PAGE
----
Most SUID system programs are SUID root; that is, they become the superuser when they're executing. In theory, this aspect is not a security hole, because a compiled program can perform only the function or functions that were compiled into it. (That is, you can change your password with the passwd program, but you cannot alter the program to change somebody else's password.) But many security holes have been discovered by people who figured out ways of making a SUID program do something that it was not designed to do. In many circumstances, programs that are SUID root could easily have been designed to be SUID something else (such as daemon, or some UID created especially for the purpose).

Too often, SUID root is used when an account with less privilege would be sufficient.

SGID and Sticky Bits on Directories

Although the SGID and sticky bits were originally intended for use only with programs, Linux, Solaris and other Unix flavours also use these bits to change the behavior of directories:

To set sticky bit on a home directory, type the command:

chmod 1751 /home/myself

SGID Bit on Files: Mandatory Record Locking

If the SGID bit is set on a non-executable file, AT&T System V UNIX implements mandatory record locking for the file. Normal UNIX record locking is discretionary; processes can modify a locked file simply by ignoring the record-lock status. On System V UNIX, the kernel blocks a process which tries to access a file (or the portion of the file) that is protected with mandatory record locking until the process that has locked the file unlocks it. Mandatory locking is enabled only if none of the execute permission bits are turned on.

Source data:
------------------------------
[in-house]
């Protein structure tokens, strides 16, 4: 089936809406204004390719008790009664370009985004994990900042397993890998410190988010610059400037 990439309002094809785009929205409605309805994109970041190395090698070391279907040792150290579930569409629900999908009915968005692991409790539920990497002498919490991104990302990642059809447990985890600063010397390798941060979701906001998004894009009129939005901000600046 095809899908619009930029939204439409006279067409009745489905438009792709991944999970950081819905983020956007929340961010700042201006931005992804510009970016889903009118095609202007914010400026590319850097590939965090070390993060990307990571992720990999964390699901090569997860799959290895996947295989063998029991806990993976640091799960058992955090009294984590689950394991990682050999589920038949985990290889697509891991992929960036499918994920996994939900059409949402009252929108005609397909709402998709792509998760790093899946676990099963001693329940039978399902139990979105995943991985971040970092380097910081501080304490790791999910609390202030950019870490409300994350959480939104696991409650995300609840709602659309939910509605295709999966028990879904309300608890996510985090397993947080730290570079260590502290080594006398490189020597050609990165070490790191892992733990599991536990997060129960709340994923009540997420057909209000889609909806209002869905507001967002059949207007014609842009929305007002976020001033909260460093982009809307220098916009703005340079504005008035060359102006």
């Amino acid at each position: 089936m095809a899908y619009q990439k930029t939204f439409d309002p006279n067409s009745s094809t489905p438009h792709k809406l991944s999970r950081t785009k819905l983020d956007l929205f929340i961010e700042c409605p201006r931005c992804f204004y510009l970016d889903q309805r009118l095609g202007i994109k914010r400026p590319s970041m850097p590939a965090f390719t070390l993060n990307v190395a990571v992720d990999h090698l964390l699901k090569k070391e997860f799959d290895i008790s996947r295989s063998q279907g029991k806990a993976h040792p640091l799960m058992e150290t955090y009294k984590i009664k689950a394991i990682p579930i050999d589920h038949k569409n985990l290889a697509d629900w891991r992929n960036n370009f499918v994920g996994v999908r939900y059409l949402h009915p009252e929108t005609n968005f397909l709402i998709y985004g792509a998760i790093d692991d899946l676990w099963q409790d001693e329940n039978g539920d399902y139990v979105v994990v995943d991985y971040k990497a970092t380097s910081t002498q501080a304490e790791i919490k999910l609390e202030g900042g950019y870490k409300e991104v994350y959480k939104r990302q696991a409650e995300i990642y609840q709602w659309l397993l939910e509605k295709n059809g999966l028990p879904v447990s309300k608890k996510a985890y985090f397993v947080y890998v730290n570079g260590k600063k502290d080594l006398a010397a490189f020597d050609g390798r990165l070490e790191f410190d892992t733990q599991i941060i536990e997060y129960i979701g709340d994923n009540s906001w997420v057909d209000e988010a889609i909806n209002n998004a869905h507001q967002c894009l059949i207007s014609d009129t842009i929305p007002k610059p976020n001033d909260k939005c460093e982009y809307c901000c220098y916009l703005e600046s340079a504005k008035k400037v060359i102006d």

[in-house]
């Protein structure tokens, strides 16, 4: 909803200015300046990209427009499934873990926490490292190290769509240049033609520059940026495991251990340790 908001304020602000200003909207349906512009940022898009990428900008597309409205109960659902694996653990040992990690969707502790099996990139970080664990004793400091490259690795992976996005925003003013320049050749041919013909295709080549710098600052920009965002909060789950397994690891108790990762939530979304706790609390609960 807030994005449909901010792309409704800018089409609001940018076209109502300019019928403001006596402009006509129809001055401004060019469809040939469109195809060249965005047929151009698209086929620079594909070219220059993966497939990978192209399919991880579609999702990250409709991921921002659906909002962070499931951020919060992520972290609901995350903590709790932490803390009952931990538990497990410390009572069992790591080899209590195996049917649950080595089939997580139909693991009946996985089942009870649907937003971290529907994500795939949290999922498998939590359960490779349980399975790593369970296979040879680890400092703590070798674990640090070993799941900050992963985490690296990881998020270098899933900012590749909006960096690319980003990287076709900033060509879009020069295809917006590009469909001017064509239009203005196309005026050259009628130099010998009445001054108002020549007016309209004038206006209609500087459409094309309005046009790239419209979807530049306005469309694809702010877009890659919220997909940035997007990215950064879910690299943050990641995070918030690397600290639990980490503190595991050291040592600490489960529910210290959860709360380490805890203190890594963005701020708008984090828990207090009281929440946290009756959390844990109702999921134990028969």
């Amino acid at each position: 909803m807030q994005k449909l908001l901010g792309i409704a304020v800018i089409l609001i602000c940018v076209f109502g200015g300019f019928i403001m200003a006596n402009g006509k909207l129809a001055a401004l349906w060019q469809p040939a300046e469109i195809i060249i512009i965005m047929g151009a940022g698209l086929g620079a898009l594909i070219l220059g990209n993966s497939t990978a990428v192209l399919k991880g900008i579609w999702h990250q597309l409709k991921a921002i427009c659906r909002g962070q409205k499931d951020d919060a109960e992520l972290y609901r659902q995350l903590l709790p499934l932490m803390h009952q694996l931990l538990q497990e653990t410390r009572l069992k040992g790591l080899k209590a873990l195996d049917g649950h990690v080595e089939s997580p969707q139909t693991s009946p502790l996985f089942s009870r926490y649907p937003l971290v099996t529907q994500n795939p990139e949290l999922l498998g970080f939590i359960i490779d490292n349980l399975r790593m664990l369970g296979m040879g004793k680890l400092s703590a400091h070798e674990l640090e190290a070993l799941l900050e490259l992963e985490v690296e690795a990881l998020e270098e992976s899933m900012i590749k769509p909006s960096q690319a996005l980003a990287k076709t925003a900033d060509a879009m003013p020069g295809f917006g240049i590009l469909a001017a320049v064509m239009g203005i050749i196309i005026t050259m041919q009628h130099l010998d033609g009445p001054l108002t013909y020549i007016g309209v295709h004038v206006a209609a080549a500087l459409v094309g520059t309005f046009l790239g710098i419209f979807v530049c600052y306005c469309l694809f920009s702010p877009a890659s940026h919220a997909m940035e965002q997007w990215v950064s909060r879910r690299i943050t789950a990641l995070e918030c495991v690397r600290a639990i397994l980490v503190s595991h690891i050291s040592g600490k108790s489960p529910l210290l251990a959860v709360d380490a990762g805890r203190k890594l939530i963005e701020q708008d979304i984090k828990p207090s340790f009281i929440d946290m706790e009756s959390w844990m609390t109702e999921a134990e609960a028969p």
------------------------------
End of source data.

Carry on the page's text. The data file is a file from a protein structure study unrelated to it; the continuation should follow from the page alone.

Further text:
Mandatory record locking shows up in an ls listing in the SGID position as a capital "S" instead of a small "s".

Creating a list of files with SUID SGID attributes using find

Files with the SUID or SGID bit set execute with privileges of the owning user or group and not the user executing the file. Normally these bits are used on files that must run as root in order to do what they do. These files can lead to local root compromises (if they contain security holes).